model.compile(loss="categorical_crossentropy", optimizer="sgd", metrics=["accuracy"])
train_x, train_y = train_data
history = model.fit(train_x, train_y, epochs=1, validation_data=validation_data)
# Print layer shapes for verification
print("Shapes after training:")
for layer in model.layers:
print(layer.name, layer.output_shape)
return model, history
def make_deeper_student_model(teacher_model, train_data, validation_data, init):
"""Train a deeper student model based on teacher_model, with either 'randominit' (baseline)
or 'net2deeper'
"""
model = Sequential()
model.add(Conv2D(64, 3, 3, input_shape=input_shape, padding="same", name="conv1"))
model.add(MaxPooling2D(name="pool1"))
model.add(Conv2D(128, 3, 3, padding="same", name="conv2"))
# Check the dimensions after the second convolutional layer
model.add(MaxPooling2D(name="pool2"))
print("Dimensions after pool2:", model.output_shape)
model.add(Flatten(name="flatten"))
model.add(Dense(128, activation="relu", name="fc1"))
# Add another fc layer to make original fc1 deeper
if init == "net2deeper":
# Net2deeper for fc layer with relu is just an identity initializer
model.add(Dense(128, kernel_initializer="identity", activation="relu", name="fc1deeper"))
elif init == "randominit":
model.add(Dense(128, activation="relu", name="fc1deeper"))
else:
raise ValueError("Unsupported weight initializer: %s" % init)
model.add(Dense(10, activation="softmax", name="fc2"))
# Copy weights for other layers
copy_weights(teacher_model, model, layer_names=["conv1", "conv2", "fc1", "fc2"])
model.compile(loss="categorical_crossentropy", optimizer="sgd", metrics=["accuracy"])
train_x, train_y = train_data
history = model.fit(train_x, train_y, epochs=3, validation_data=validation_data)
return model, history
def net2deeper_experiment():
train_data = (train_x, train_y)
validation_data = (validation_x, validation_y)
print("Experiment of Net2DeeperNet ...")
# Build teacher model
teacher_model, teacher_history = make_teacher_model(train_data, validation_data)
# Build deeper student model with random initialization
random_student_model, random_student_history = make_deeper_student_model(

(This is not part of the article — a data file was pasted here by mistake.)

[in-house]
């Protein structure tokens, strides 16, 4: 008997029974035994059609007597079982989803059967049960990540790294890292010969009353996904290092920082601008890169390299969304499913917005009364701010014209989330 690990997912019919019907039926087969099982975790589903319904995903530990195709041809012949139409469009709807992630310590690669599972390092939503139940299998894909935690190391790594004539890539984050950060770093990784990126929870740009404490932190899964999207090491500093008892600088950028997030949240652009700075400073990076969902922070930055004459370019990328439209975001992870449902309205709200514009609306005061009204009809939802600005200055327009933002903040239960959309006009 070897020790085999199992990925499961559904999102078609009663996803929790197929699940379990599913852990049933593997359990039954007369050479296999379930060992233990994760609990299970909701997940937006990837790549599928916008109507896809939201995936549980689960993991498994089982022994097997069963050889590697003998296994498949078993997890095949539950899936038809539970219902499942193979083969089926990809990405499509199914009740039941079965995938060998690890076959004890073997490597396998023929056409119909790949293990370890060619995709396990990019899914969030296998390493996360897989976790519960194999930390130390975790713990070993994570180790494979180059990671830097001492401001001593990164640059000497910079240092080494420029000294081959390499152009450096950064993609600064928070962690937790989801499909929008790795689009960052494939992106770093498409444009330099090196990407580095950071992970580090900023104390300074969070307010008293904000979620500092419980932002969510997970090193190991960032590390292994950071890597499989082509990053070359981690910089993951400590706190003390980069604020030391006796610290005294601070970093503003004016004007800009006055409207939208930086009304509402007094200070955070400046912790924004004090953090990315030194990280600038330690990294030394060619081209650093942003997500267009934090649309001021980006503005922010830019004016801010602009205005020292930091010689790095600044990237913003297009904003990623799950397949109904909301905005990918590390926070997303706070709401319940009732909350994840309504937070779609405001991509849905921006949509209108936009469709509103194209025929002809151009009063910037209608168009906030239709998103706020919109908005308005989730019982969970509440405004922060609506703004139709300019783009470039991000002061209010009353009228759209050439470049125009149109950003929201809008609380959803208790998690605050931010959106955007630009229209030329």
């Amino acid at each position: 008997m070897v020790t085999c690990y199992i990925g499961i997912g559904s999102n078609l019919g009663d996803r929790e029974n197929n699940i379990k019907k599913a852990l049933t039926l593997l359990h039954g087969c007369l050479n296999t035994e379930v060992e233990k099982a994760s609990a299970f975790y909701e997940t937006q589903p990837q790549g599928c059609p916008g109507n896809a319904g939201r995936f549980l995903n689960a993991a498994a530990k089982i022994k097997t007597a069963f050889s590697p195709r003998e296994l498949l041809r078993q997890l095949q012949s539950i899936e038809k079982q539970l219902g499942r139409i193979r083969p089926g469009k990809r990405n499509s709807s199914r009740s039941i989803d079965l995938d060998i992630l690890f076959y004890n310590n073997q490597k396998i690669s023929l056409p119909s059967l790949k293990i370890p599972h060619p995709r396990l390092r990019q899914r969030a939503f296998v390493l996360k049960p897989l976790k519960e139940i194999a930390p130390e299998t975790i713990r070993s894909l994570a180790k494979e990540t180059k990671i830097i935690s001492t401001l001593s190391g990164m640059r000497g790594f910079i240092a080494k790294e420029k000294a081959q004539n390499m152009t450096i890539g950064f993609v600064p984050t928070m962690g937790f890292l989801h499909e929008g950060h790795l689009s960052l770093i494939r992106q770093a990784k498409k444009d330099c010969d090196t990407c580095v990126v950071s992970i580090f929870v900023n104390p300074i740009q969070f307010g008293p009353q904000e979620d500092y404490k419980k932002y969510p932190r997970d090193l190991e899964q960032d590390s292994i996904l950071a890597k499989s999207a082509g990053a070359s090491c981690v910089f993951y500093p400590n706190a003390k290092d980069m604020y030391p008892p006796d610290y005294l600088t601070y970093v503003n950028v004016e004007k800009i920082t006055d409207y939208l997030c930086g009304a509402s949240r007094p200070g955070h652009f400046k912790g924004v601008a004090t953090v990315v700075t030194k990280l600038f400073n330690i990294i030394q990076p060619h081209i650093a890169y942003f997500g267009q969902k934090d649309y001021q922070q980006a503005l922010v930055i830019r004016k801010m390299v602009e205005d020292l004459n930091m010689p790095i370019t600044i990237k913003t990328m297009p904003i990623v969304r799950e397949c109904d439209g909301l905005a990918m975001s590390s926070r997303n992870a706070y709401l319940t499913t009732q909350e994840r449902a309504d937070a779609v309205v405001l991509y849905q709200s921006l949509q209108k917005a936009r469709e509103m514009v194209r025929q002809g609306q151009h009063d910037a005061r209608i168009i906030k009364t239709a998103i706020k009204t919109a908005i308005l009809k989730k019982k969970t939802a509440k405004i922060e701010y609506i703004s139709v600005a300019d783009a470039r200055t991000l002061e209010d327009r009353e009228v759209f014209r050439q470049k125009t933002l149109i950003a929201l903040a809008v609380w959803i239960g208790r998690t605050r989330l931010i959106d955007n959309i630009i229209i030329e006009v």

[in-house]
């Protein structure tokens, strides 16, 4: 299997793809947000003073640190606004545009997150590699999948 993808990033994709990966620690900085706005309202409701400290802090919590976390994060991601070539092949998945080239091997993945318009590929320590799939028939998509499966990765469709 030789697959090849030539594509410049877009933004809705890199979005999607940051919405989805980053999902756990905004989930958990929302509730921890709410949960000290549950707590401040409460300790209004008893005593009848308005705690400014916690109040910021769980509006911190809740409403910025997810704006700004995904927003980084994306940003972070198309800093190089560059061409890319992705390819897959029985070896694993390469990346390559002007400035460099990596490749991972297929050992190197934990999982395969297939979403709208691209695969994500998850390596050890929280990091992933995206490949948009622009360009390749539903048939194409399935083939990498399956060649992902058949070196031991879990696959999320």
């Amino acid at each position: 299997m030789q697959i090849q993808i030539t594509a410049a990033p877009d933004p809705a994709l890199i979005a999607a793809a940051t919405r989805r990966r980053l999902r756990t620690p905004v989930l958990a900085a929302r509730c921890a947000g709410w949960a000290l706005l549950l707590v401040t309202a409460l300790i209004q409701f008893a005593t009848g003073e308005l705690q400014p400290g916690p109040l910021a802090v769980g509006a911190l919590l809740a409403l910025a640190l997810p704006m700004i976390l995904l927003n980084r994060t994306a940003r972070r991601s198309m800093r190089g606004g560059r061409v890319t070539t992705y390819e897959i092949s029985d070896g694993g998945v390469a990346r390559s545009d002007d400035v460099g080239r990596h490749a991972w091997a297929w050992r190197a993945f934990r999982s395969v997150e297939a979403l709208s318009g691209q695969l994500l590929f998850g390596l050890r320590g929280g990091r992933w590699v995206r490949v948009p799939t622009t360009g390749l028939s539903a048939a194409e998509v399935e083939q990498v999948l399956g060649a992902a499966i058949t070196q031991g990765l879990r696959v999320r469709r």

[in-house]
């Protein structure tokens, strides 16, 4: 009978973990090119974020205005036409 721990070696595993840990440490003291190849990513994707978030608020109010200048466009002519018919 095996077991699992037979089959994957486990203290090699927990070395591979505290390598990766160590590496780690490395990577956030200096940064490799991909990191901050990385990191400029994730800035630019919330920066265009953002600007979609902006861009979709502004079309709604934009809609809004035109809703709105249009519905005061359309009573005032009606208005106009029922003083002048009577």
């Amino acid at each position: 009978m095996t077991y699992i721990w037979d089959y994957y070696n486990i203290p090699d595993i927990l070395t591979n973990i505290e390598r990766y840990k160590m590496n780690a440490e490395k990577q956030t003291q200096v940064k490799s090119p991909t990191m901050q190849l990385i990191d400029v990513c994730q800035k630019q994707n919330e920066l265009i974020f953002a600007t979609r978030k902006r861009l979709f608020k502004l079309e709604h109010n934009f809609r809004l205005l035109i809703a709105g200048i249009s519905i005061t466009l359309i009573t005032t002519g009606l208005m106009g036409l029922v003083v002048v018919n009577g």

teacher_model, train_data, validation_data, "randominit")
# Build deeper student model with net2deeper initialization
net2deeper_student_model, net2deeper_student_history = make_deeper_student_model(
teacher_model, train_data, validation_data, "net2deeper")
# Run the experiment
net2deeper_experiment()
Because of the functionpreserving strategy adopted, the new larger network (student network) performs exactly as well as the old network (teacher network), rather than experiencing a time of low performance.
Additionally, compared to randomly initialized networks, Net2Nettrained networks converge to the same accuracy more quickly. Remember that the final accuracy solely depends on the size of the network and is not affected by the training method.
The authors of the paper illustrate the benefits of training with Net2Net when developing new designs and conducting testing through graphs showing the results of tests.
In conclusion, the Net2Net method proves to be valuable for designing neural networks and facilitating effective knowledge transfer during training. The results indicate an increased training speed and a reduction in the time complexity of model construction compared to building from scratch. The researchers experimented with two types of Net2Net: Net2WiderNet, which maximizes the width of the neural network, and Net2DeeperNet, which increases the depth while maintaining the initial model’s structure. Both methods improved the performance of the model. However, future improvements are necessary for Net2Net to enable more efficient neural network designs, especially as deep learning continues to advance.
A. The Net2Net procedure accelerates training by efficiently transferring knowledge from a smaller network (teacher) to a larger one (student), reducing the need for training the larger network from scratch.
A. Net2Net enables quick exploration of the design space by transforming existing stateoftheart architectures, allowing for faster experimentation and improved results in deep learning.
A. Net2WiderNet accelerates convergence to the same accuracy as random initialization, while Net2DeeperNet achieves good accuracy much faster than training from random initialization.
A. Net2Net demonstrates the possibility of transferring knowledge rapidly between neural networks, providing a technique for exploring model families more rapidly and reducing the time required for typical machine learning workflows.